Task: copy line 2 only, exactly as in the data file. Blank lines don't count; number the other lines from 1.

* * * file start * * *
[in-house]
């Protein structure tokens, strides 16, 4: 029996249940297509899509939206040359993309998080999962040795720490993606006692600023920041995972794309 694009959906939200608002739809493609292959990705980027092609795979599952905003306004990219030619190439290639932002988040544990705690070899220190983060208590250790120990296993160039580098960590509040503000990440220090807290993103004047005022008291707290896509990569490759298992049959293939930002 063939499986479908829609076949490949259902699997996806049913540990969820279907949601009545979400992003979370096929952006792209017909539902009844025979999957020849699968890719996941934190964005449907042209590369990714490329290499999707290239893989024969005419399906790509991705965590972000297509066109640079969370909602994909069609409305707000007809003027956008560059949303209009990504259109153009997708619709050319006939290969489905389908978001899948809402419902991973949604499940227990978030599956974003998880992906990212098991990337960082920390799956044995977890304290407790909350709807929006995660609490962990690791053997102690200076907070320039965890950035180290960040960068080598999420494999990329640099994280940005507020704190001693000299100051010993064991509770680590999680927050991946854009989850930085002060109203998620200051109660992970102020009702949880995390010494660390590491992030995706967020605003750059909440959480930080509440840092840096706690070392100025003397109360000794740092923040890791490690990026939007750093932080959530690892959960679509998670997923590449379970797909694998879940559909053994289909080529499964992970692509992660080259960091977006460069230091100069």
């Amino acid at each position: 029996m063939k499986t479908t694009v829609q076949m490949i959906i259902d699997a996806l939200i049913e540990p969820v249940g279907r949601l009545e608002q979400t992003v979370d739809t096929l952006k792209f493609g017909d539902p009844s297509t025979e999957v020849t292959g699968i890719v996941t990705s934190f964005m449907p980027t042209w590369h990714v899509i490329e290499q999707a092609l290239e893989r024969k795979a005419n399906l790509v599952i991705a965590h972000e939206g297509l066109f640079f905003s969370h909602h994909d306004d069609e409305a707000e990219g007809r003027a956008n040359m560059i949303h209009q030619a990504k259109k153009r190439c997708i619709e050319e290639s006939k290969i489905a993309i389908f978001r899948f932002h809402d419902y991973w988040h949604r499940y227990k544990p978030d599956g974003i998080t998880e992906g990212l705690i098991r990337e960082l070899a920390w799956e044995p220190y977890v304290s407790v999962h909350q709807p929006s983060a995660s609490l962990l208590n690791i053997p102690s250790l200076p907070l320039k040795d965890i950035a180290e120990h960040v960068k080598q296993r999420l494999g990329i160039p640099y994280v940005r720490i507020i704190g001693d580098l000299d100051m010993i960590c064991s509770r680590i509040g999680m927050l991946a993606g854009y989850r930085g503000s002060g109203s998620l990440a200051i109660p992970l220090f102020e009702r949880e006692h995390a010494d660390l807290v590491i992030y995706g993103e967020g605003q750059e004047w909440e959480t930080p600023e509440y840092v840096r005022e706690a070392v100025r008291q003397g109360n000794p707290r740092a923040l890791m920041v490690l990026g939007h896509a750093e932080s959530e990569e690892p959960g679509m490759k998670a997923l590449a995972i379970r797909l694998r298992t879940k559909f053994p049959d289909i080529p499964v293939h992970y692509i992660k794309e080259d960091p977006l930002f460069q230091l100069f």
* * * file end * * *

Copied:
């Protein structure tokens, strides 16, 4: 029996249940297509899509939206040359993309998080999962040795720490993606006692600023920041995972794309 694009959906939200608002739809493609292959990705980027092609795979599952905003306004990219030619190439290639932002988040544990705690070899220190983060208590250790120990296993160039580098960590509040503000990440220090807290993103004047005022008291707290896509990569490759298992049959293939930002 063939499986479908829609076949490949259902699997996806049913540990969820279907949601009545979400992003979370096929952006792209017909539902009844025979999957020849699968890719996941934190964005449907042209590369990714490329290499999707290239893989024969005419399906790509991705965590972000297509066109640079969370909602994909069609409305707000007809003027956008560059949303209009990504259109153009997708619709050319006939290969489905389908978001899948809402419902991973949604499940227990978030599956974003998880992906990212098991990337960082920390799956044995977890304290407790909350709807929006995660609490962990690791053997102690200076907070320039965890950035180290960040960068080598999420494999990329640099994280940005507020704190001693000299100051010993064991509770680590999680927050991946854009989850930085002060109203998620200051109660992970102020009702949880995390010494660390590491992030995706967020605003750059909440959480930080509440840092840096706690070392100025003397109360000794740092923040890791490690990026939007750093932080959530690892959960679509998670997923590449379970797909694998879940559909053994289909080529499964992970692509992660080259960091977006460069230091100069």